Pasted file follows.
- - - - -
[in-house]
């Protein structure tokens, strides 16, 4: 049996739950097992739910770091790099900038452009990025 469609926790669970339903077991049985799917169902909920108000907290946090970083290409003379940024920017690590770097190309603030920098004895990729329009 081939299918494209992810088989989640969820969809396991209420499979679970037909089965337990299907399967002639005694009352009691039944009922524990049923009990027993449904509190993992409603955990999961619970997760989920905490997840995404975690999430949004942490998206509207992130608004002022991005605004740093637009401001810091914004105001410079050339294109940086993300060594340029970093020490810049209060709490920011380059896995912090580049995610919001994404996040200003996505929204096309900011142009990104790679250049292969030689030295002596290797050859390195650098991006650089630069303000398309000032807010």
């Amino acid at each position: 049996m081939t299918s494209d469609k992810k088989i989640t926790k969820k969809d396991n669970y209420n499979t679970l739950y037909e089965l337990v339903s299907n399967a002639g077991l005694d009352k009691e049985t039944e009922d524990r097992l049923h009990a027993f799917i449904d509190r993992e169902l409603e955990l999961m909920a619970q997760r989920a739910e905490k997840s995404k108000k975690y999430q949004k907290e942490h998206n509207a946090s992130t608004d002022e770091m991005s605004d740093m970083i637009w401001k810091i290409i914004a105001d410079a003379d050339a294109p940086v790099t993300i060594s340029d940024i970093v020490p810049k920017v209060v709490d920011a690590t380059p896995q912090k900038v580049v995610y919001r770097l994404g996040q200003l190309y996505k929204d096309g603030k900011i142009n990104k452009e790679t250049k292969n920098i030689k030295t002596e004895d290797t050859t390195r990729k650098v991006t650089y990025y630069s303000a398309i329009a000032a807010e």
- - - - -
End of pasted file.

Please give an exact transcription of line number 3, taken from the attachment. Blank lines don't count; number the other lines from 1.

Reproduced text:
């Amino acid at each position: 049996m081939t299918s494209d469609k992810k088989i989640t926790k969820k969809d396991n669970y209420n499979t679970l739950y037909e089965l337990v339903s299907n399967a002639g077991l005694d009352k009691e049985t039944e009922d524990r097992l049923h009990a027993f799917i449904d509190r993992e169902l409603e955990l999961m909920a619970q997760r989920a739910e905490k997840s995404k108000k975690y999430q949004k907290e942490h998206n509207a946090s992130t608004d002022e770091m991005s605004d740093m970083i637009w401001k810091i290409i914004a105001d410079a003379d050339a294109p940086v790099t993300i060594s340029d940024i970093v020490p810049k920017v209060v709490d920011a690590t380059p896995q912090k900038v580049v995610y919001r770097l994404g996040q200003l190309y996505k929204d096309g603030k900011i142009n990104k452009e790679t250049k292969n920098i030689k030295t002596e004895d290797t050859t390195r990729k650098v991006t650089y990025y630069s303000a398309i329009a000032a807010e």